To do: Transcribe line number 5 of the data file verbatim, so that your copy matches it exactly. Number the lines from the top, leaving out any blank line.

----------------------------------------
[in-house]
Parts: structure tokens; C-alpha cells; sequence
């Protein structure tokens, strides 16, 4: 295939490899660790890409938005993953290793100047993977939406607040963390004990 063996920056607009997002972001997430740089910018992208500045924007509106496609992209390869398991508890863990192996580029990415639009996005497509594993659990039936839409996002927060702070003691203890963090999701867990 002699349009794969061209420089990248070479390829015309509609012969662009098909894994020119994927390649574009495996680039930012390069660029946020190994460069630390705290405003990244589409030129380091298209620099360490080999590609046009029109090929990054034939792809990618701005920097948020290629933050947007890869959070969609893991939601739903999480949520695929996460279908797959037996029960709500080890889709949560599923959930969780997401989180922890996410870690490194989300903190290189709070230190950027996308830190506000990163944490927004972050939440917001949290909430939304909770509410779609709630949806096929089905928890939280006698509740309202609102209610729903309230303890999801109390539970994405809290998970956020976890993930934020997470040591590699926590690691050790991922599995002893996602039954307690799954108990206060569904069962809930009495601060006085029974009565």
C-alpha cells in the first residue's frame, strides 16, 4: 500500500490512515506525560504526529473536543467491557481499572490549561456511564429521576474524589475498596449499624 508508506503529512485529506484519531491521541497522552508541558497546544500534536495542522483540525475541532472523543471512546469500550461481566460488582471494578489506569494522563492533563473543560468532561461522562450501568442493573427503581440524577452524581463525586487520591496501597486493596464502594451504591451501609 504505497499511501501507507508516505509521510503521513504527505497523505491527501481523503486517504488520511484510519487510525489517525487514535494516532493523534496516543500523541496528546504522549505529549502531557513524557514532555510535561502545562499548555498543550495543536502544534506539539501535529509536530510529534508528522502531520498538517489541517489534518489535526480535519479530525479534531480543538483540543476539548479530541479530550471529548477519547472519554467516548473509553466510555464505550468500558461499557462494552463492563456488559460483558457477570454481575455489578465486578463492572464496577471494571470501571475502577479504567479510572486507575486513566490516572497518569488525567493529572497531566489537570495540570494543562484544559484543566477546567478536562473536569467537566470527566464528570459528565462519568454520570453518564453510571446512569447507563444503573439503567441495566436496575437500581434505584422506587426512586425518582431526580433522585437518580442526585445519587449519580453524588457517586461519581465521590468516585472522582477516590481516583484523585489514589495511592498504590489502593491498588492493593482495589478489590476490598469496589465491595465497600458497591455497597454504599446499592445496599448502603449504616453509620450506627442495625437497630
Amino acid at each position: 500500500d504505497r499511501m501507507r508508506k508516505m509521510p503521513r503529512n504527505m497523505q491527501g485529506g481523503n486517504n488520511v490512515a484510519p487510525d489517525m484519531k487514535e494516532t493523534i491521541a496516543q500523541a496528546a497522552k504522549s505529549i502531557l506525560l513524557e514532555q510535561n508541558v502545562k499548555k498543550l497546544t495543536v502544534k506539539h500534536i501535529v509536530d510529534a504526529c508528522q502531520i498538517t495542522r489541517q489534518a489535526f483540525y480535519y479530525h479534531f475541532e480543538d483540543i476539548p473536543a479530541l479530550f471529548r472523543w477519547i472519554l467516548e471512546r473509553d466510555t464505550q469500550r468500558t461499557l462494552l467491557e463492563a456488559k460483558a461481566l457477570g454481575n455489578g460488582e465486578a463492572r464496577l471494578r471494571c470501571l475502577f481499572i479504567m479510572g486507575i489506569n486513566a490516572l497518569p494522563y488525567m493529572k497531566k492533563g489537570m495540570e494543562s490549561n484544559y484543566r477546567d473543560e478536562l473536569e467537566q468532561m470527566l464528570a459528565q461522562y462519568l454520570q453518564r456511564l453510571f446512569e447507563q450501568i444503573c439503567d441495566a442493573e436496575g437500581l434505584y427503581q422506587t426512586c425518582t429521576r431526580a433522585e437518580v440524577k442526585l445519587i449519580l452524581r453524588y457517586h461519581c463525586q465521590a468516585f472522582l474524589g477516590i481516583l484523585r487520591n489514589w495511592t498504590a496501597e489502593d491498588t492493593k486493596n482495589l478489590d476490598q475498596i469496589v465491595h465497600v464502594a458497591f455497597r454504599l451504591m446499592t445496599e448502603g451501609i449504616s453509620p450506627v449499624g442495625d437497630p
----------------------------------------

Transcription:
Amino acid at each position: 500500500d504505497r499511501m501507507r508508506k508516505m509521510p503521513r503529512n504527505m497523505q491527501g485529506g481523503n486517504n488520511v490512515a484510519p487510525d489517525m484519531k487514535e494516532t493523534i491521541a496516543q500523541a496528546a497522552k504522549s505529549i502531557l506525560l513524557e514532555q510535561n508541558v502545562k499548555k498543550l497546544t495543536v502544534k506539539h500534536i501535529v509536530d510529534a504526529c508528522q502531520i498538517t495542522r489541517q489534518a489535526f483540525y480535519y479530525h479534531f475541532e480543538d483540543i476539548p473536543a479530541l479530550f471529548r472523543w477519547i472519554l467516548e471512546r473509553d466510555t464505550q469500550r468500558t461499557l462494552l467491557e463492563a456488559k460483558a461481566l457477570g454481575n455489578g460488582e465486578a463492572r464496577l471494578r471494571c470501571l475502577f481499572i479504567m479510572g486507575i489506569n486513566a490516572l497518569p494522563y488525567m493529572k497531566k492533563g489537570m495540570e494543562s490549561n484544559y484543566r477546567d473543560e478536562l473536569e467537566q468532561m470527566l464528570a459528565q461522562y462519568l454520570q453518564r456511564l453510571f446512569e447507563q450501568i444503573c439503567d441495566a442493573e436496575g437500581l434505584y427503581q422506587t426512586c425518582t429521576r431526580a433522585e437518580v440524577k442526585l445519587i449519580l452524581r453524588y457517586h461519581c463525586q465521590a468516585f472522582l474524589g477516590i481516583l484523585r487520591n489514589w495511592t498504590a496501597e489502593d491498588t492493593k486493596n482495589l478489590d476490598q475498596i469496589v465491595h465497600v464502594a458497591f455497597r454504599l451504591m446499592t445496599e448502603g451501609i449504616s453509620p450506627v449499624g442495625d437497630p